Congress Reluctant to Shine Light on Transportation Earmarks

The House Transportation and Infrastructure Committee is about to unveil a massive bill that will re-authorize federal transportation programs for the next six years. The bill will also include funding for a large number of "earmarks," the congressional pet projects that can include everything from bike trails to Bridges to Nowhere.

Earmarks grew largely in the shadows until a series of pet project-related ethics scandals rocked Washington earlier this decade, helping the Democrats take control of Congress amid promises to make the process more transparent. Still, the House transportation committee is taking a looser approach to earmark openness this year: instead of requiring members of Congress to pose their earmarks early, the panel is merely encouraging members of Congress to do so.

earl_b.jpgRep. Earl Blumenauer (D-OR) isn’t ashamed of his earmarks. (Photo: Washington Post)

So how can activists on the local level find out whether their local representative is backing big highways or light rail? The Sunlight Foundation, a government watchdog group based in Washington, has pored over the websites of all House members to see who followed the transportation panel’s optional deadline.

Sadly, only 83 lawmakers are letting the public see their transportation earmark requests, compared with 321 who heeded the binding transparency rule followed by the House Appropriations Committee. (The House has 435 members in total, but some swear off earmarks entirely.)

Sunlight’s list of transportation earmarkers can be found here. Rep. Earl Blumenauer (D-OR), co-leader of the Congressional Bicycle Caucus, has an impressive list of transit projects on his list. House Majority Leader Steny Hoyer (D-MD) is seeking more money for the Washington Metro’s planned Purple Line and to expand transit options for Southern Maryland.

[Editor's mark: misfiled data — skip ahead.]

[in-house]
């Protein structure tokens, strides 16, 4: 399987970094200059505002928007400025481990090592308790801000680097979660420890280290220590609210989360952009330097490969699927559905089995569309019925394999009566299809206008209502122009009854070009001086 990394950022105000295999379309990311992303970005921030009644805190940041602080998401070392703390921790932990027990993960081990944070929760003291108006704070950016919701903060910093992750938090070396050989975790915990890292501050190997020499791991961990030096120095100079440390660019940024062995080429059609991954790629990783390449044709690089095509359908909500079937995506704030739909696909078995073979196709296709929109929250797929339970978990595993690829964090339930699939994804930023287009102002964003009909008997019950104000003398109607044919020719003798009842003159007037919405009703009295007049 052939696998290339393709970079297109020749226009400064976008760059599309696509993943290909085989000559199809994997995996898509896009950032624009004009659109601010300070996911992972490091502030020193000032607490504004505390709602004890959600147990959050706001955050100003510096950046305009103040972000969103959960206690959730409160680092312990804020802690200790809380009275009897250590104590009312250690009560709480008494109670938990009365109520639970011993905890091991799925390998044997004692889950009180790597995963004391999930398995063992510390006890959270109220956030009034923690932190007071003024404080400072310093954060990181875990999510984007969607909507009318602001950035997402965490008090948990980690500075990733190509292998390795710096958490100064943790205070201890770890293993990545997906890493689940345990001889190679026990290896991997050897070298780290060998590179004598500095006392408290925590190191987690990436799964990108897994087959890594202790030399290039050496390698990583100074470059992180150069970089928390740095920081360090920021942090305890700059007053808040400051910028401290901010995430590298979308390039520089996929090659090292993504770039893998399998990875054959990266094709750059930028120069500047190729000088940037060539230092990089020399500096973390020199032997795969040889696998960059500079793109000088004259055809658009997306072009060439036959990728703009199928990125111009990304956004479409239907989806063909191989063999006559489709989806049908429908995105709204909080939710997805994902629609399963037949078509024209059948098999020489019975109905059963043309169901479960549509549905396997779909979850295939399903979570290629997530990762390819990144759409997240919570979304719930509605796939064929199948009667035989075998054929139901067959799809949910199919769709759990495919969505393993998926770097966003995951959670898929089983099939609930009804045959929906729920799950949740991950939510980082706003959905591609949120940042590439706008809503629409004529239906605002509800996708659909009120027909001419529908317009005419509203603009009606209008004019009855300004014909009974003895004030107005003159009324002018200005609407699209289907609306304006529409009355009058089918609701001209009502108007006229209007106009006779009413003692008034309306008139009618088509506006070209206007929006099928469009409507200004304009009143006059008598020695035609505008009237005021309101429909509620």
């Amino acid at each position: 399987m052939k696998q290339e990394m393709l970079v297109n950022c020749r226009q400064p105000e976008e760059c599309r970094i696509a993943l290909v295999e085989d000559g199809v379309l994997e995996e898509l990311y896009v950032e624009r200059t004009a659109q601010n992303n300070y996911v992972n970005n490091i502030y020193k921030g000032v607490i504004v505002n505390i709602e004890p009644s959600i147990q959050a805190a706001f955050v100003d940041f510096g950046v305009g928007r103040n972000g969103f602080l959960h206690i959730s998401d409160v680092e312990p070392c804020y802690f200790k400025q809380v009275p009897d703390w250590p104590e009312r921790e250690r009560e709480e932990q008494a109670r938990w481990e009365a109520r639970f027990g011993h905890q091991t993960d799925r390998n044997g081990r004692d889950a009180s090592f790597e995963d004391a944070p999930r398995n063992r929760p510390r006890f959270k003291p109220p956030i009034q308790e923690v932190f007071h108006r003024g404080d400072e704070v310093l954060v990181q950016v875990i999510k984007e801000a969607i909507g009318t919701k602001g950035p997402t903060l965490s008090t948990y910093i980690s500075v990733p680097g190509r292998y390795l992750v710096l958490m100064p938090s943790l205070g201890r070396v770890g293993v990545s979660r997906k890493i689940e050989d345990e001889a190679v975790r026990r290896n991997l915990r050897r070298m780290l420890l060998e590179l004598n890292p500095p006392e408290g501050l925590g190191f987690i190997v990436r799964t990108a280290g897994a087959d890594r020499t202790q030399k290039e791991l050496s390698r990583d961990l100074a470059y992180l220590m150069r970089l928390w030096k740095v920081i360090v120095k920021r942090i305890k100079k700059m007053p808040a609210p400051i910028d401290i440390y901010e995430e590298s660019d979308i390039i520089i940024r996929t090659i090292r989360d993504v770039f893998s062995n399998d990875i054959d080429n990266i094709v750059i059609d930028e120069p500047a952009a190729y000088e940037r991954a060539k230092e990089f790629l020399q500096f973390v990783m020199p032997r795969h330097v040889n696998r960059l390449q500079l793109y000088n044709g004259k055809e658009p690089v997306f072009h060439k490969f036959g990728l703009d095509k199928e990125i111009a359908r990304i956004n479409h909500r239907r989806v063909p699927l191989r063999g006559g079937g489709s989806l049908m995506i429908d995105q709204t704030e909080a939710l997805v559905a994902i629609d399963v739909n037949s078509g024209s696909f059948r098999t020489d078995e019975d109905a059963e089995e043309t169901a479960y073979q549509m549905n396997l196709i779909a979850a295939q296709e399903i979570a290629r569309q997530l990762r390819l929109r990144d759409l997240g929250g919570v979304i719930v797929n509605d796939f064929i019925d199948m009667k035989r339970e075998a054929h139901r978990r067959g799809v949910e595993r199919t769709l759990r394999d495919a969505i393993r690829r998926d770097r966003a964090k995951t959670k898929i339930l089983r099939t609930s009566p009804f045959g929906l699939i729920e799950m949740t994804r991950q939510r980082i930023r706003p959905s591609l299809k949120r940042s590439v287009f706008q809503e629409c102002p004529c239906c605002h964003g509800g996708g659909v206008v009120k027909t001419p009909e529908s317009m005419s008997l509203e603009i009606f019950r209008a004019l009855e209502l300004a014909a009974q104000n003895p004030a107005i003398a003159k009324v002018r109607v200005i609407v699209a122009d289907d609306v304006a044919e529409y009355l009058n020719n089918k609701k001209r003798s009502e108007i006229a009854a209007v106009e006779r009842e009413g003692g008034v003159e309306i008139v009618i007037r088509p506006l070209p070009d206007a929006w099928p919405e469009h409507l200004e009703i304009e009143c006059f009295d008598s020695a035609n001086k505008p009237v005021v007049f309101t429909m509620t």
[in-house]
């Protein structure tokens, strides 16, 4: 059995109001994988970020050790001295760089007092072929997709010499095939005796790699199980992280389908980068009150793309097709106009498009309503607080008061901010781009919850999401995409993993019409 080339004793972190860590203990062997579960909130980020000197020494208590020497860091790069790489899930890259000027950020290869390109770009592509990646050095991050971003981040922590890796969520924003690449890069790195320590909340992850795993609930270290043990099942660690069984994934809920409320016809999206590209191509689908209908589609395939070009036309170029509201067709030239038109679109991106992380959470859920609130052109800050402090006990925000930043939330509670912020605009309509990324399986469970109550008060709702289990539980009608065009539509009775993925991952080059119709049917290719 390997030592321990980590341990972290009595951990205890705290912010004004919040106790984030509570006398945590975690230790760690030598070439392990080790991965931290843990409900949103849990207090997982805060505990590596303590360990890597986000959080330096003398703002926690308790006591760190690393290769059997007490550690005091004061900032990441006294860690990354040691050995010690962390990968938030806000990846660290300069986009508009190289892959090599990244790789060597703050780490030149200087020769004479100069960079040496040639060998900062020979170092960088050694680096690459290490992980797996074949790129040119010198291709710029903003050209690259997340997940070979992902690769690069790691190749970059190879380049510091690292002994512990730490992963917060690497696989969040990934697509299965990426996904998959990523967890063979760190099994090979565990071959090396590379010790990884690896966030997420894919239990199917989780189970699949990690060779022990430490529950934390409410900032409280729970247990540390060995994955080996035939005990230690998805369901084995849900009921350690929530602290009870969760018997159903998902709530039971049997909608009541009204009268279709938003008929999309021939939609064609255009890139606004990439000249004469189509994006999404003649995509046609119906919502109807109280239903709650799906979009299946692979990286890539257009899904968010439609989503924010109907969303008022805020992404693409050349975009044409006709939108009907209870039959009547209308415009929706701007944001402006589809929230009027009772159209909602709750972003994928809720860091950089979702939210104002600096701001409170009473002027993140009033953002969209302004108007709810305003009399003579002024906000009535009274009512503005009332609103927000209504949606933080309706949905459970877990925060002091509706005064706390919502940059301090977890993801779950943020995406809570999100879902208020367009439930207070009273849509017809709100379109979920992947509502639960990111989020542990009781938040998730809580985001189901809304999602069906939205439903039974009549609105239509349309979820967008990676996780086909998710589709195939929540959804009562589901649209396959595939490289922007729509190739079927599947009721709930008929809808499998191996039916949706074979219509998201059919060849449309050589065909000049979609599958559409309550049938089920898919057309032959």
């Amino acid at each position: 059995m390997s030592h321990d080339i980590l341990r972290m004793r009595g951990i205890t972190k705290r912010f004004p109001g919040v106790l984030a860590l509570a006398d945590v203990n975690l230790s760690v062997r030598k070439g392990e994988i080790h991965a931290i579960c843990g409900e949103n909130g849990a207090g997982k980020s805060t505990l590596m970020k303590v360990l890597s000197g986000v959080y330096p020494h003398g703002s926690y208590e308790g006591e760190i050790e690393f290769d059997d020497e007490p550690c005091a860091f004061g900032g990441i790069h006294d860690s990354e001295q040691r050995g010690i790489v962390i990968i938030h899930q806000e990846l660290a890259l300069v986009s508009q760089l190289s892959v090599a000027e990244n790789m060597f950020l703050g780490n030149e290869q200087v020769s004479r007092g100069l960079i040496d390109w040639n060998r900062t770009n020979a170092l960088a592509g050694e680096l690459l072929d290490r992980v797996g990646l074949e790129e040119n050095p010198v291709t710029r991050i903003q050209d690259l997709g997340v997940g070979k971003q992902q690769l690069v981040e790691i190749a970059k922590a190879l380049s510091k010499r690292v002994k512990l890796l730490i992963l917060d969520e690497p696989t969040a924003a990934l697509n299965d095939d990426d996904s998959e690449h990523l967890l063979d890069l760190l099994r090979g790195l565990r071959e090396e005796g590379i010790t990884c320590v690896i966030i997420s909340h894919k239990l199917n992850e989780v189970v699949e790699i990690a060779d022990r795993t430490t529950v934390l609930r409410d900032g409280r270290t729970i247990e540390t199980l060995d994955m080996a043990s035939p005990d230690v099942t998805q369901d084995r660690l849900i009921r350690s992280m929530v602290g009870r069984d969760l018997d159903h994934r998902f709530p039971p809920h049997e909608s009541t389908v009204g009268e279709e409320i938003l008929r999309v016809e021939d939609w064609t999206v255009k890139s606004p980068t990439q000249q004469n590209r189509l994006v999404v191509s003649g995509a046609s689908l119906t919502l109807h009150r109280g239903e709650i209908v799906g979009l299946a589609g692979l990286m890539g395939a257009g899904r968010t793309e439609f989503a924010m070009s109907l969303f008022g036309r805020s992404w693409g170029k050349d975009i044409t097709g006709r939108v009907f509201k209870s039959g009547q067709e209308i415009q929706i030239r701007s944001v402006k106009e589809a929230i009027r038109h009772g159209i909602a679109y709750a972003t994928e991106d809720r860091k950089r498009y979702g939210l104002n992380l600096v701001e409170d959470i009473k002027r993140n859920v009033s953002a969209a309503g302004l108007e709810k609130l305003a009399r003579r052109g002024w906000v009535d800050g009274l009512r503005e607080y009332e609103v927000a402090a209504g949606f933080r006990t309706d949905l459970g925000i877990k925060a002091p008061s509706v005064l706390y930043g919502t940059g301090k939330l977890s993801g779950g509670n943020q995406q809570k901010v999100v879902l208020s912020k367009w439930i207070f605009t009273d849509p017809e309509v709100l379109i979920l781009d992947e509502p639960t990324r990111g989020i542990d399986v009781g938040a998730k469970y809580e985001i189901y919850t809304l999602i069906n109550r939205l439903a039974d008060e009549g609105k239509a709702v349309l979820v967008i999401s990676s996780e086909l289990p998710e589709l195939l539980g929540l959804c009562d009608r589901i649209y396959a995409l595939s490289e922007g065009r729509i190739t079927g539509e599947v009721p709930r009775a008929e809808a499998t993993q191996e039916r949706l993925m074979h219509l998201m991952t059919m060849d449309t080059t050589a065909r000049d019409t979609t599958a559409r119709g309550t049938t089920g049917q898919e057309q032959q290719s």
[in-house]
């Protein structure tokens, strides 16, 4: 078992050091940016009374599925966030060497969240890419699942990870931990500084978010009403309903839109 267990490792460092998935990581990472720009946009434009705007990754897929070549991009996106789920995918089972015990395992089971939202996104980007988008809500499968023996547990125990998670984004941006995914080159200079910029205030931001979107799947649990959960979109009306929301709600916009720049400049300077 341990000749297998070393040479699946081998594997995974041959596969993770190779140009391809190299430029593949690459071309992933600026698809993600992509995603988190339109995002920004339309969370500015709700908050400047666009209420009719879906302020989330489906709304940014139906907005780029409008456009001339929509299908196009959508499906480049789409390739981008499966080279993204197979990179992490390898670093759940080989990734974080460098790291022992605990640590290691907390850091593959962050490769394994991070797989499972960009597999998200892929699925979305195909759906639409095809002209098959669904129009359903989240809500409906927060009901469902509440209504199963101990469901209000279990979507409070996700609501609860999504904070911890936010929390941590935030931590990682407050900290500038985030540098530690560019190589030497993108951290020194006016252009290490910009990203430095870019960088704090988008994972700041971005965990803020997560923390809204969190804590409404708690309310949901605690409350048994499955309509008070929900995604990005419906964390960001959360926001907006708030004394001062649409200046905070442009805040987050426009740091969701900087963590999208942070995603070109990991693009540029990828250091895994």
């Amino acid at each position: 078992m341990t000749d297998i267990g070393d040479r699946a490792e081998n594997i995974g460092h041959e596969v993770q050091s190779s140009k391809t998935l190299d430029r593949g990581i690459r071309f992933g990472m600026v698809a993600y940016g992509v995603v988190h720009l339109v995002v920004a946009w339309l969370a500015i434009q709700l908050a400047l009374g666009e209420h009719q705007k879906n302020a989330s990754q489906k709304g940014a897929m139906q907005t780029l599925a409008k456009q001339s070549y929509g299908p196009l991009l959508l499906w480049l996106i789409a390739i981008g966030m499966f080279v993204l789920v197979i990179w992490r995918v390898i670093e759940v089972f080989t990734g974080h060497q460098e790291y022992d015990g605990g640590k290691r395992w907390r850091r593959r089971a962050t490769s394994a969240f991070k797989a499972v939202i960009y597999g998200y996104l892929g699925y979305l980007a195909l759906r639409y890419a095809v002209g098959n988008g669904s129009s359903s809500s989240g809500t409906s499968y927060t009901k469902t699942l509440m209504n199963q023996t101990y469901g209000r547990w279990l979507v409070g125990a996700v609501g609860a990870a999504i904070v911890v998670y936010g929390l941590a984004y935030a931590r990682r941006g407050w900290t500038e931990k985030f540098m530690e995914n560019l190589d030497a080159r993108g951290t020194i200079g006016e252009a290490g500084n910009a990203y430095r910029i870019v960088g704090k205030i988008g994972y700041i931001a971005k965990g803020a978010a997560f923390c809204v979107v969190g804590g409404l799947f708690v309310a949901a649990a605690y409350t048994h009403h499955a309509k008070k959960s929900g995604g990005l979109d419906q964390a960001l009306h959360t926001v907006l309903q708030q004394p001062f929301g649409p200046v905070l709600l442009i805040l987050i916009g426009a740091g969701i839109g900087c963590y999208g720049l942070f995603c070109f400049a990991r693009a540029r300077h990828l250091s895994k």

On the flip side, two Republican members of Congress are catching some flak for their earmark requests. More on them after the jump…

Sunlight investigator Bill Allison spotted Rep. Hal Rogers (R-KY) requesting a hefty $83 million for Interstate 66 in his home district — which really should be renamed, because it’s unlikely to ever extend out of Kentucky. When a road project already has a website dedicated to its undoing, one suspects it’s not the best use of taxpayer dollars. 

bachmann.jpgRep. Michele Bachmann (R-MN) (Photo: whorunsgov.com)

Perhaps the biggest transportation earmark story so far, however, is Minnesota’s proposal to expand its Northstar commuter rail line. The Minneapolis Star-Tribune reported on Friday that Rep. Michele Bachmann (R-MN) has declined to request earmark funding for a longer Northstar line, casting doubt on the $150 million project’s future.

Bachmann’s office told the Star-Tribune that she held off because the state DOT has yet to endorse the Northstar expansion. Yet that delay was caused by the project’s inability to meet federal cost-effectiveness standards that are long overdue for an update. Will Bachmann come around? She’s already put in a call for five road and bridge projects in her state.

Is your local representative on Sunlight’s list? If so — whether their project is good, bad, or ugly — let us know in the comments.

  • My congresscritter isn’t on there, but I did find these New York representatives (more than two links, so it’ll need to be moderated):

    Eliot Engel (Hudson Valley)
    Steve Israel (Long Island, PDF
    Chris Lee (Buffalo)
    Carolyn Maloney (Manhattan, Queens)
    Eric Massa (Central NY, Word doc)

  • Eric Massa (Central NY, Word doc)

  • Eliot Engel (Hudson Valley)
    Steve Israel (Long Island, PDF)

  • As far as I can tell, those are the only ones in the NY delegation who’ve posted anything. It’d be nice if the Sunlight site at least gave you the ability to filter by state.

  • ian

    Woolsey’s not there. It’d be nice if she put SMART up for some funds though, recession means less tax revenue means either part of the line will be built later, or the whole project is delayed. how about a cool $50 mil to get the train rolling within the original 5 year timeframe? We need our small start.

  • Where’s the discussion about how legislators get earmarks because there is no other way to get funding for some good projects. yeah you mentioned the broken CE rating process once, but I’d like to see a discussion about why our funding mechanisms are so broken that congress critters have to go through a “black market” to get what their constituents want. Yeah there are some crazy projects out there, but why is everything sloughed into the “earmark” bin?

  • Maybe it should be renamed something other than Interstate 66 since Interstate 66 already exists in Virginia and the District of Columbia!

  • Monumentality: That’s actually an extension of that I-66 that would run through West Virginia and Kentucky. And would be completely uselss in doing anything other than tearing through bluegrass fields and Appalachian hillsides.

  • KY’s I-66 will bulldoze through the Daniel Boone National Forest. Build roads where they’re needed!

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